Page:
I’m sure it does, though if you asked me how, I’m not sure I would be able to pinpoint in what ways. Prior to publishing my book, I really just wrote fiction and things about young girls in magical worlds, and so I didn’t really write about or pull much from the experiences of my own reality. Until recently, there was a point where I feel I didn’t have a sure sense of myself that was rooted in relation to a Caribbean identity.
But there are little things — I think for example, the ways I characterize women stem from growing up seeing the women in my family being the real Head of Household. For example, even though my parents are married to each other and raised us together, my mother was the one who we spent our time with the most. I see my uncles take a laidback approach to how involved they get raising their kids, too. I was raised to be self-sufficient and I don’t write about about women who are “weak” or idle but who are confident, complex and creative. And sometimes stubborn or self-sacrificial.
When it comes down to it, the influences are subtle, but the things that I carry forward are more like the values, customs and relationship models I’ve grown up around and internalized. I’ve never consciously sought to represent my culture in my writing, nor do I want to oversimplify it in any attempt to do so. But moving forward, I would like to look for ways to do so without feeling like I’m overstepping, you know?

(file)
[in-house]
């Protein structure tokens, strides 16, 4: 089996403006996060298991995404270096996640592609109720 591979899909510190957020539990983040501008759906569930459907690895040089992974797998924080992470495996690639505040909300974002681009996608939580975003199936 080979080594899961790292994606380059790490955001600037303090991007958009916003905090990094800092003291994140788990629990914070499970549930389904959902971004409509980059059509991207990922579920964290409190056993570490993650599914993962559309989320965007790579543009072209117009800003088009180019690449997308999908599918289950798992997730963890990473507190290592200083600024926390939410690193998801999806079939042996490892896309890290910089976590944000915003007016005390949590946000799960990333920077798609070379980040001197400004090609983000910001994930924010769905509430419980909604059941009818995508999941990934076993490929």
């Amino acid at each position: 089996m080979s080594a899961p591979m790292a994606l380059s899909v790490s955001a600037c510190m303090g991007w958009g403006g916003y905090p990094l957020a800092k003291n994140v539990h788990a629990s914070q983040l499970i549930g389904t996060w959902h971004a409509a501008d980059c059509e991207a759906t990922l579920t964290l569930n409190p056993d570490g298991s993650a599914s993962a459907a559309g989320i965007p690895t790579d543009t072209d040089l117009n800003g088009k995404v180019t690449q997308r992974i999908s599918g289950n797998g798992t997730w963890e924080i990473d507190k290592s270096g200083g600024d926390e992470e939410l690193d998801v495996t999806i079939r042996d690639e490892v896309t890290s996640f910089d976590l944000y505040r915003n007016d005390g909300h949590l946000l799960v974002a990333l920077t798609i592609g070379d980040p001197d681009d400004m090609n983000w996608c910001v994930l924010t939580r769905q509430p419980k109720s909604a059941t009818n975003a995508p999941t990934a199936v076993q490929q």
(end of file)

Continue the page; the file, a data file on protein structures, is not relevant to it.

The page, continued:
Is there any other aspect of being a Caribbean woman you ponder often? If so, what would that be?
I know it might be counterintuitive or ironic but I think a lot about our relationship to men, and the ways that they disappoint us whether as fathers or partners. We’re always performing so much emotional labor. I think a lot about how that harms us, and so on. I think a lot about what it means to be a Caribbean woman who grew up in America and how the things that we (other women who grow up abroad) take up as emblems of our culture – alcoholism, being “crazy” as a badge of honor, abuse on a number of systemic levels – are actually destructive and harmful. There’s a lot of our livelihood that is unfair and harmful. It’s hard. I think a lot about how that weighs on a person, how it affects choosing better partners and holding ourselves accountable. I ponder a lot about the role of ‘sacrifice’ in our lives and our communities.
I was really grateful to find such a thoughtful and interesting person to interview for my first installment of Caribbean Voices! As a part of this project, I also want to take the time to highlight artists/authors etc. work. So I hope you get a chance to check out Lana’s book and her website. See the links below for more information:
Purchase her book here: https://books.pronoun.com/wet-sand-in-an-hourglass
Visit her website here: lanalbxe.com